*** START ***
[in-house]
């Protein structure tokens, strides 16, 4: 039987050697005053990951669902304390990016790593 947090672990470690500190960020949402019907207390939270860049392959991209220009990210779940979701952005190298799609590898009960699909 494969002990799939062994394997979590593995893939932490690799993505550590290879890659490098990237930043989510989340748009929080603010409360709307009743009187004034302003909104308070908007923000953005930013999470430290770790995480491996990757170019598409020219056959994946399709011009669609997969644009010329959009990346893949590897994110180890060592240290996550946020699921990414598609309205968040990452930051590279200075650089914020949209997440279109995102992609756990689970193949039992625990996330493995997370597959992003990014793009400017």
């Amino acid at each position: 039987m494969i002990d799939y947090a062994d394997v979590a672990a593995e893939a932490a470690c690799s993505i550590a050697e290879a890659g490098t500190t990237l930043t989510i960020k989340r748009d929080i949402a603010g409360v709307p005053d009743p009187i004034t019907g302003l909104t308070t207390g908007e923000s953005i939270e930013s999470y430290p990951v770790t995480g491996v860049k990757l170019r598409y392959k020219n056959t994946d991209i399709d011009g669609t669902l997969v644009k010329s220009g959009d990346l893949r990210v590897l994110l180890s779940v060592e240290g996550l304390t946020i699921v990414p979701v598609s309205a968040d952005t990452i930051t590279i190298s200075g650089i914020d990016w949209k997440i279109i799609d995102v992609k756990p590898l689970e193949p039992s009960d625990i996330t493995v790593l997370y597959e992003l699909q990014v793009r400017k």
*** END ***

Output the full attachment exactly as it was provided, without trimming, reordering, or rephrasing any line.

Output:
[in-house]
């Protein structure tokens, strides 16, 4: 039987050697005053990951669902304390990016790593 947090672990470690500190960020949402019907207390939270860049392959991209220009990210779940979701952005190298799609590898009960699909 494969002990799939062994394997979590593995893939932490690799993505550590290879890659490098990237930043989510989340748009929080603010409360709307009743009187004034302003909104308070908007923000953005930013999470430290770790995480491996990757170019598409020219056959994946399709011009669609997969644009010329959009990346893949590897994110180890060592240290996550946020699921990414598609309205968040990452930051590279200075650089914020949209997440279109995102992609756990689970193949039992625990996330493995997370597959992003990014793009400017």
């Amino acid at each position: 039987m494969i002990d799939y947090a062994d394997v979590a672990a593995e893939a932490a470690c690799s993505i550590a050697e290879a890659g490098t500190t990237l930043t989510i960020k989340r748009d929080i949402a603010g409360v709307p005053d009743p009187i004034t019907g302003l909104t308070t207390g908007e923000s953005i939270e930013s999470y430290p990951v770790t995480g491996v860049k990757l170019r598409y392959k020219n056959t994946d991209i399709d011009g669609t669902l997969v644009k010329s220009g959009d990346l893949r990210v590897l994110l180890s779940v060592e240290g996550l304390t946020i699921v990414p979701v598609s309205a968040d952005t990452i930051t590279i190298s200075g650089i914020d990016w949209k997440i279109i799609d995102v992609k756990p590898l689970e193949p039992s009960d625990i996330t493995v790593l997370y597959e992003l699909q990014v793009r400017k």